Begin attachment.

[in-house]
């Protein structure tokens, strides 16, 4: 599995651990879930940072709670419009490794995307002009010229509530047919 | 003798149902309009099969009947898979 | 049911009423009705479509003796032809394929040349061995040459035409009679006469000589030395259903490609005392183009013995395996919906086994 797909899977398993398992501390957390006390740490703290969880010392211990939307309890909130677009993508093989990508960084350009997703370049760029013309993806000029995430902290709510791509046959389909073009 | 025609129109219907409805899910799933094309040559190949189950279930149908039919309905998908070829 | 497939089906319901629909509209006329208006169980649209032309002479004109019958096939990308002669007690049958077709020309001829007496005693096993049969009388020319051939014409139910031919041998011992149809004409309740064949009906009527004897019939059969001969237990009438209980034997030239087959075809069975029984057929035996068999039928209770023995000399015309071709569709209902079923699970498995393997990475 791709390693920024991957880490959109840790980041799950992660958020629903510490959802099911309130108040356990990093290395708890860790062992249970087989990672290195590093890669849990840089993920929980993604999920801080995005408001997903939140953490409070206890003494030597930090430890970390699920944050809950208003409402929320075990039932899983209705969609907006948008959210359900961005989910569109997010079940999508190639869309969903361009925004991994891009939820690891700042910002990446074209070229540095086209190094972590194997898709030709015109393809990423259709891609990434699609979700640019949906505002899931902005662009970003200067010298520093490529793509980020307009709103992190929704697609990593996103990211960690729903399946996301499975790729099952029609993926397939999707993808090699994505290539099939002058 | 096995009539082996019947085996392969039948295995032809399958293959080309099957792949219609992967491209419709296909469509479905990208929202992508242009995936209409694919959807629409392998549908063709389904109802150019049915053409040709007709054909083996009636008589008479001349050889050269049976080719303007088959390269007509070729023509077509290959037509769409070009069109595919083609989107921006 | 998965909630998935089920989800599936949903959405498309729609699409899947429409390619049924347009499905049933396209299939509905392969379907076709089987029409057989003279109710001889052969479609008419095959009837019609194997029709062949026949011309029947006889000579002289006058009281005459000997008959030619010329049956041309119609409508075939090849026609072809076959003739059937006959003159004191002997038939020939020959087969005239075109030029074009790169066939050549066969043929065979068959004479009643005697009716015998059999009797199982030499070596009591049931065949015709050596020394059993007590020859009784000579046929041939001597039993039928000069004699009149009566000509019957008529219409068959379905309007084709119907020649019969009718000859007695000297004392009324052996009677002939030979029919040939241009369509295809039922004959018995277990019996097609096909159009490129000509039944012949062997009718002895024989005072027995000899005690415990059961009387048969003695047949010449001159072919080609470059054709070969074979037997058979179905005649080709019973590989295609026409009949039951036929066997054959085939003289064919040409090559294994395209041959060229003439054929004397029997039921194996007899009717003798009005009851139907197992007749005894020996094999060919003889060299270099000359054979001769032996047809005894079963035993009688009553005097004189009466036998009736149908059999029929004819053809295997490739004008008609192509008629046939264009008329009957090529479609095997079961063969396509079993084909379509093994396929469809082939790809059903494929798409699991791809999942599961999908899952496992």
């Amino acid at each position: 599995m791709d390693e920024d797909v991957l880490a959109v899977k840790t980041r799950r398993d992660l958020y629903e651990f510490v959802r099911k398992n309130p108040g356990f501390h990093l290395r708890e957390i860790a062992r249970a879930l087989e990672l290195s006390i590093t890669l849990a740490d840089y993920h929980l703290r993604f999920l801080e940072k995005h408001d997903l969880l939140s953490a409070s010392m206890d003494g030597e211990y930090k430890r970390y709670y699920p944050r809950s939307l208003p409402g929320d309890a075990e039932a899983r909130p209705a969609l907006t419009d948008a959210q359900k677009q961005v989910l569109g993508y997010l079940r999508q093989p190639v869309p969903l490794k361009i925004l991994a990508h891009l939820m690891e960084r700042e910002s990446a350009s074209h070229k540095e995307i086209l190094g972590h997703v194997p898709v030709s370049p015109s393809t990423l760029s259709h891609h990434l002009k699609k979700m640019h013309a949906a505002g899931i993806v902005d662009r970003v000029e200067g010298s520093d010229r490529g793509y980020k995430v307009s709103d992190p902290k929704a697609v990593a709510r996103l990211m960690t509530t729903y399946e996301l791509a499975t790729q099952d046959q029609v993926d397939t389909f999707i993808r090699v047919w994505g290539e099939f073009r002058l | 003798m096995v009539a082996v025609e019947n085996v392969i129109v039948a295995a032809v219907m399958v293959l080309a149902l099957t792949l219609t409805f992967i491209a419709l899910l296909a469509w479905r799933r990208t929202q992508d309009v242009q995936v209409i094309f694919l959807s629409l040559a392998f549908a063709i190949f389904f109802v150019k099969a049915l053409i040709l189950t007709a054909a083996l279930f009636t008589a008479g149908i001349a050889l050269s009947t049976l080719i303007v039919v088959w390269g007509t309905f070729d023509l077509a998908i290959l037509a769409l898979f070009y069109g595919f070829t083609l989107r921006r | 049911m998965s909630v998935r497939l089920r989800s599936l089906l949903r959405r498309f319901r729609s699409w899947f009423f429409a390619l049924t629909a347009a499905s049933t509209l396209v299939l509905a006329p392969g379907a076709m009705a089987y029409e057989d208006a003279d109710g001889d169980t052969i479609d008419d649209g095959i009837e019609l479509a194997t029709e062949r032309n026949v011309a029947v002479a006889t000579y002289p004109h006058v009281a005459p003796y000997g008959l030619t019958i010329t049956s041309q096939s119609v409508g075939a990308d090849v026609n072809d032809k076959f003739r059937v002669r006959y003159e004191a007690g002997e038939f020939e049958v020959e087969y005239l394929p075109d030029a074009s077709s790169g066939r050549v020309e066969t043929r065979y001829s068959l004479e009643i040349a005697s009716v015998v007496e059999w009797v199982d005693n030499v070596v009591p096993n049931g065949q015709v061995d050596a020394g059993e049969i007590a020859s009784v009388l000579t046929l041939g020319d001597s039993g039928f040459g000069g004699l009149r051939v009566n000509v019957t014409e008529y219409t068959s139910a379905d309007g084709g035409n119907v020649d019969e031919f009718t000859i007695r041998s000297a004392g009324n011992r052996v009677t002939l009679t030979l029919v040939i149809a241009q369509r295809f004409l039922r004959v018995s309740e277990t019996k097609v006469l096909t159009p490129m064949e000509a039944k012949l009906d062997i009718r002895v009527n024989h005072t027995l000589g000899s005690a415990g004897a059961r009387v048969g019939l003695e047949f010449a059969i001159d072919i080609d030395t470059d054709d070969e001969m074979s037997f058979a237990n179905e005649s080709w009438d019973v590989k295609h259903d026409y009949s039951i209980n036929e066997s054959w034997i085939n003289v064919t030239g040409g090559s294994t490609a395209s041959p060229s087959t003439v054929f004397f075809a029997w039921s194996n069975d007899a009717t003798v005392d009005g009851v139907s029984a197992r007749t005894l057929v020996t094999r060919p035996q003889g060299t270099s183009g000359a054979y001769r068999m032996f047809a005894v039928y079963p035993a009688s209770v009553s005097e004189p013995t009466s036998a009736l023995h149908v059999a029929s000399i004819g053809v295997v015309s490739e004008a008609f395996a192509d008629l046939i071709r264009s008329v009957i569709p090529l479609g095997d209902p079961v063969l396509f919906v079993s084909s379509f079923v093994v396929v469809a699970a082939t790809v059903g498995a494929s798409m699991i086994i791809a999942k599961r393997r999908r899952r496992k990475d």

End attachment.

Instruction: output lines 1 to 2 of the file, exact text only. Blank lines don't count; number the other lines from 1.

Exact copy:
[in-house]
């Protein structure tokens, strides 16, 4: 599995651990879930940072709670419009490794995307002009010229509530047919 | 003798149902309009099969009947898979 | 049911009423009705479509003796032809394929040349061995040459035409009679006469000589030395259903490609005392183009013995395996919906086994 797909899977398993398992501390957390006390740490703290969880010392211990939307309890909130677009993508093989990508960084350009997703370049760029013309993806000029995430902290709510791509046959389909073009 | 025609129109219907409805899910799933094309040559190949189950279930149908039919309905998908070829 | 497939089906319901629909509209006329208006169980649209032309002479004109019958096939990308002669007690049958077709020309001829007496005693096993049969009388020319051939014409139910031919041998011992149809004409309740064949009906009527004897019939059969001969237990009438209980034997030239087959075809069975029984057929035996068999039928209770023995000399015309071709569709209902079923699970498995393997990475 791709390693920024991957880490959109840790980041799950992660958020629903510490959802099911309130108040356990990093290395708890860790062992249970087989990672290195590093890669849990840089993920929980993604999920801080995005408001997903939140953490409070206890003494030597930090430890970390699920944050809950208003409402929320075990039932899983209705969609907006948008959210359900961005989910569109997010079940999508190639869309969903361009925004991994891009939820690891700042910002990446074209070229540095086209190094972590194997898709030709015109393809990423259709891609990434699609979700640019949906505002899931902005662009970003200067010298520093490529793509980020307009709103992190929704697609990593996103990211960690729903399946996301499975790729099952029609993926397939999707993808090699994505290539099939002058 | 096995009539082996019947085996392969039948295995032809399958293959080309099957792949219609992967491209419709296909469509479905990208929202992508242009995936209409694919959807629409392998549908063709389904109802150019049915053409040709007709054909083996009636008589008479001349050889050269049976080719303007088959390269007509070729023509077509290959037509769409070009069109595919083609989107921006 | 998965909630998935089920989800599936949903959405498309729609699409899947429409390619049924347009499905049933396209299939509905392969379907076709089987029409057989003279109710001889052969479609008419095959009837019609194997029709062949026949011309029947006889000579002289006058009281005459000997008959030619010329049956041309119609409508075939090849026609072809076959003739059937006959003159004191002997038939020939020959087969005239075109030029074009790169066939050549066969043929065979068959004479009643005697009716015998059999009797199982030499070596009591049931065949015709050596020394059993007590020859009784000579046929041939001597039993039928000069004699009149009566000509019957008529219409068959379905309007084709119907020649019969009718000859007695000297004392009324052996009677002939030979029919040939241009369509295809039922004959018995277990019996097609096909159009490129000509039944012949062997009718002895024989005072027995000899005690415990059961009387048969003695047949010449001159072919080609470059054709070969074979037997058979179905005649080709019973590989295609026409009949039951036929066997054959085939003289064919040409090559294994395209041959060229003439054929004397029997039921194996007899009717003798009005009851139907197992007749005894020996094999060919003889060299270099000359054979001769032996047809005894079963035993009688009553005097004189009466036998009736149908059999029929004819053809295997490739004008008609192509008629046939264009008329009957090529479609095997079961063969396509079993084909379509093994396929469809082939790809059903494929798409699991791809999942599961999908899952496992």